9. Chapter 10: Manipulating Objects Hiding Objects InDesign lets you hide objects in your layout, which also prevents them from printing. To hide an object, select it and choose Object ➪ Hide or press Ô+3 or Ctrl+3. To show hidden objects, choose Object ➪ Show All on Spread or press Option+Ô+3 or Ctrl+Alt+3. Caution You can show hidden objects only on the spread you are currently working on. There is no way to show all the hidden objects throughout your layout. How do you know the current spread has hidden objects? The Show All on Spread menu option is black (available) on spreads that have hidden objects, and grayed out (unavailable) on spreads that do not have hidden objects. n New Feature The ability to hide and show objects is new to InDesign CS5. n Aligning and Distributing Objects A key task in any layout is to make sure that objects are correctly aligned and spaced. However, that can be difficult to do precisely, given that designers tend to use the mouse to create and posi- tion objects; your hand-eye coordination is rarely exact for each and every object. InDesign provides four ways to make sure that objects are precisely aligned and spaced: l You can use the X, Y, W, and H coordinates in the Control panel or the Transform panel to specify the exact coordinates for every object. Just select an object and specify its coor- dinates in the panel. However, this often requires figuring out the math for the proper coordinates, which can be difficult, especially for visually oriented designers. l To take the math out of your hands, InDesign has the Align panel, which lets you align and distribute objects. The Align panel saves you the hassle of manually moving and plac- ing each element, or it figures out the correct coordinates for elements’ locations in the Control panel or Transform panel so that you can do so. The Align panel is where InDesign offers these timesaving capabilities. l You can use InDesign’s guides and the snap to capability to help ensure that manually placed items at least align to your desired X or Y coordinates, as Chapter 7 explains. l The smart-guides feature is particularly suited to visually oriented designers: It shows you on-screen — as you size, move, and rotate objects with the mouse — when the object you’re working with aligns to nearby objects and when it is spaced equidistantly to other nearby objects. This feature provides the precision you want while you are doing actual work, saving you from having to fix alignment and spacing after the fact, which is what you have to do when you use the Control, Transform, or Align panels. 263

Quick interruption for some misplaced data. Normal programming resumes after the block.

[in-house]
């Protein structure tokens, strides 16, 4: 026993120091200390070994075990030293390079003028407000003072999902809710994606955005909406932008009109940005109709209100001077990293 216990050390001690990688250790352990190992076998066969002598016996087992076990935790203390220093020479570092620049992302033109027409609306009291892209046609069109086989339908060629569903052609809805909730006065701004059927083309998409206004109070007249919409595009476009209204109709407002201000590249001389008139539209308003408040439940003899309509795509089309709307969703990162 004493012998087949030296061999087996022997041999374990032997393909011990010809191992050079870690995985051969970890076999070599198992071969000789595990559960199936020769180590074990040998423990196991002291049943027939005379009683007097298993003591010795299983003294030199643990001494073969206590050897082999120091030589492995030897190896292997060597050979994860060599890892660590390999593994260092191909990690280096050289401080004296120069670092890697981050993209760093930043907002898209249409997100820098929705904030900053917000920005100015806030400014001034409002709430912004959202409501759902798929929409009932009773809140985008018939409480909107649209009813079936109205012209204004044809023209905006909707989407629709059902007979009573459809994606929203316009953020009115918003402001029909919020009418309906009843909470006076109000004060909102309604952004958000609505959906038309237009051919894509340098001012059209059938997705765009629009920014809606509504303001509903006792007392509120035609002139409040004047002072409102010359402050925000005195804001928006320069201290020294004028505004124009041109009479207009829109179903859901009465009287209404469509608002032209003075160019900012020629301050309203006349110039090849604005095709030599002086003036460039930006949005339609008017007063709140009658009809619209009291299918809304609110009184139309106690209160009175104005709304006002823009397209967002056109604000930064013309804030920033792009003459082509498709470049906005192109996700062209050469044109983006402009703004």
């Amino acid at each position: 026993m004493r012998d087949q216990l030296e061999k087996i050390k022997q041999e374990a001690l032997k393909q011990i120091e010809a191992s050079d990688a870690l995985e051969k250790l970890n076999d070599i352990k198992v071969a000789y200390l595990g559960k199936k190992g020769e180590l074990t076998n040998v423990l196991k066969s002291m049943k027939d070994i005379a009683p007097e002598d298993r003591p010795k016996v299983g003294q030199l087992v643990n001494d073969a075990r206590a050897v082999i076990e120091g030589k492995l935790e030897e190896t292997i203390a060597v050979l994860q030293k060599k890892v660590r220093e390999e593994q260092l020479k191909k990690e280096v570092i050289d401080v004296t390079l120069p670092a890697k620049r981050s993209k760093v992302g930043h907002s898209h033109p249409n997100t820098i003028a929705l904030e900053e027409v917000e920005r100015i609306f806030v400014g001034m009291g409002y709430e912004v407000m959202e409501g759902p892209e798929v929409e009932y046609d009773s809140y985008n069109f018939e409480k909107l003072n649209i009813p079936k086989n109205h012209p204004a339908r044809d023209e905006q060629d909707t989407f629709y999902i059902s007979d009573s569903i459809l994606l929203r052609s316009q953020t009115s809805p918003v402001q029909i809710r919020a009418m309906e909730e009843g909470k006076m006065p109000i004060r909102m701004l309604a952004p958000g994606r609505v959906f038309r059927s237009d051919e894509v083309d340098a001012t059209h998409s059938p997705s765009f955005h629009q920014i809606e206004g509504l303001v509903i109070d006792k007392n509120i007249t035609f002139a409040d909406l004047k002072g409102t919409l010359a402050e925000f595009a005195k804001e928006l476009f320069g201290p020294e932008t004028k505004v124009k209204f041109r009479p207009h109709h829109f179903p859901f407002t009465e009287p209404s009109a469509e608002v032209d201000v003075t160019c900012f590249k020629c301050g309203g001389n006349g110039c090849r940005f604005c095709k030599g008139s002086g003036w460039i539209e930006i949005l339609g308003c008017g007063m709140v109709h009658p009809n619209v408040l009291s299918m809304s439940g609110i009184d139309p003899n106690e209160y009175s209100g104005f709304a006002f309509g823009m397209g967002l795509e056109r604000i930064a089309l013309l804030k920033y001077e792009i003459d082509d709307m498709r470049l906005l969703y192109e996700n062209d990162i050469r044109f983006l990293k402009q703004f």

10. Part III: Object Fundamentals Working with the Align panel The Align panel (choose Window ➪ Object & Layout ➪ Align or press Shift+F7), shown in Figure 10.6, has several iconic buttons that let you manipulate the relative position of multiple objects in two ways. (The buttons show the alignments they provide.) FIGURE 10.6 The Align panel Tip The Align panel’s iconic buttons may also be available in the Control panel if you’ve selected multiple objects with the Selection tool, depending on how wide your screen is and how many buttons you’ve set the Control panel to display. (See Chapter 1 for how to customize the buttons it displays.) n With the Align panel, you can: l Line up objects along a horizontal or vertical axis. For example, if you’ve randomly placed several small graphic frames onto a page, you can use the iconic alignment buttons in the Align panel to align them neatly — either horizontally or vertically. l Distribute space evenly among objects along a horizontal or vertical axis. Here’s a typical problem easily solved by using this feature: You’ve carefully placed five small graphics on a page so that the top edges are aligned across the page, and there is equal space between each picture. Then you find out one of the graphics needs to be cut. After deleting the unneeded graphic, you could use the Align panel to redistribute the space among the remaining graphics so they’re again equally spaced. Note The Align iconic buttons don’t work with objects that have been locked with the Lock command. Also, if the objects are on a locked layer, you need to unlock the layer. (Chapter 13 covers locking. Chapter 6 covers layers.) n 264